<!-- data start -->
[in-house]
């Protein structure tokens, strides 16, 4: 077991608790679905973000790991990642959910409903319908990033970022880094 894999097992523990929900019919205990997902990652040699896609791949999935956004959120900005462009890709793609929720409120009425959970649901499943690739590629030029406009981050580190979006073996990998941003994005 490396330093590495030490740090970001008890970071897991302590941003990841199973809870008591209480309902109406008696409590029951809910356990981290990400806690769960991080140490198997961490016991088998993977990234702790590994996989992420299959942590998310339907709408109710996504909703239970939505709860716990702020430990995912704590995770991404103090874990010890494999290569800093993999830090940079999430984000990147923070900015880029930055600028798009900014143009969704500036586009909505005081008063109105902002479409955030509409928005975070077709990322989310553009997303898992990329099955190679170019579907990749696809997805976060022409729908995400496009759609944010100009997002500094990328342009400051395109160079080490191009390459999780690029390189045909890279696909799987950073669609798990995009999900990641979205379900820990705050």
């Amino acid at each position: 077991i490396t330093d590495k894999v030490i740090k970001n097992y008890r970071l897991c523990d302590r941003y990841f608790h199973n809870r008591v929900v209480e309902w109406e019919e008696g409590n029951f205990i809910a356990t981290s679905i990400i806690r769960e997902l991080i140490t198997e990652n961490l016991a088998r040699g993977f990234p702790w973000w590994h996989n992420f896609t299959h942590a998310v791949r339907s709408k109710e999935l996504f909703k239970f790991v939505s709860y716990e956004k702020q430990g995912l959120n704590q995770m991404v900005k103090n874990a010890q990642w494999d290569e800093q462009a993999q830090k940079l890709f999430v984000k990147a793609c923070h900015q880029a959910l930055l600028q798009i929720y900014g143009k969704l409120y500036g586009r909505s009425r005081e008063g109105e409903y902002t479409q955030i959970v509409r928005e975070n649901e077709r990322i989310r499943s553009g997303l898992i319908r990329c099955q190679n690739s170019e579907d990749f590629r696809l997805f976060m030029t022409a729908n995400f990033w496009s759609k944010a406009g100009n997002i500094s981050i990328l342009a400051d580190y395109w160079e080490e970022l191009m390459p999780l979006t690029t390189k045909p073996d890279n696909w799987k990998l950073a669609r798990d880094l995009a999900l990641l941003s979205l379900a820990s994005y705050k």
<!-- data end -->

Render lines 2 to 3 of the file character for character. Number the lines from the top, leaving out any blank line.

């Protein structure tokens, strides 16, 4: 077991608790679905973000790991990642959910409903319908990033970022880094 894999097992523990929900019919205990997902990652040699896609791949999935956004959120900005462009890709793609929720409120009425959970649901499943690739590629030029406009981050580190979006073996990998941003994005 490396330093590495030490740090970001008890970071897991302590941003990841199973809870008591209480309902109406008696409590029951809910356990981290990400806690769960991080140490198997961490016991088998993977990234702790590994996989992420299959942590998310339907709408109710996504909703239970939505709860716990702020430990995912704590995770991404103090874990010890494999290569800093993999830090940079999430984000990147923070900015880029930055600028798009900014143009969704500036586009909505005081008063109105902002479409955030509409928005975070077709990322989310553009997303898992990329099955190679170019579907990749696809997805976060022409729908995400496009759609944010100009997002500094990328342009400051395109160079080490191009390459999780690029390189045909890279696909799987950073669609798990995009999900990641979205379900820990705050």
């Amino acid at each position: 077991i490396t330093d590495k894999v030490i740090k970001n097992y008890r970071l897991c523990d302590r941003y990841f608790h199973n809870r008591v929900v209480e309902w109406e019919e008696g409590n029951f205990i809910a356990t981290s679905i990400i806690r769960e997902l991080i140490t198997e990652n961490l016991a088998r040699g993977f990234p702790w973000w590994h996989n992420f896609t299959h942590a998310v791949r339907s709408k109710e999935l996504f909703k239970f790991v939505s709860y716990e956004k702020q430990g995912l959120n704590q995770m991404v900005k103090n874990a010890q990642w494999d290569e800093q462009a993999q830090k940079l890709f999430v984000k990147a793609c923070h900015q880029a959910l930055l600028q798009i929720y900014g143009k969704l409120y500036g586009r909505s009425r005081e008063g109105e409903y902002t479409q955030i959970v509409r928005e975070n649901e077709r990322i989310r499943s553009g997303l898992i319908r990329c099955q190679n690739s170019e579907d990749f590629r696809l997805f976060m030029t022409a729908n995400f990033w496009s759609k944010a406009g100009n997002i500094s981050i990328l342009a400051d580190y395109w160079e080490e970022l191009m390459p999780l979006t690029t390189k045909p073996d890279n696909w799987k990998l950073a669609r798990d880094l995009a999900l990641l941003s979205l379900a820990s994005y705050k």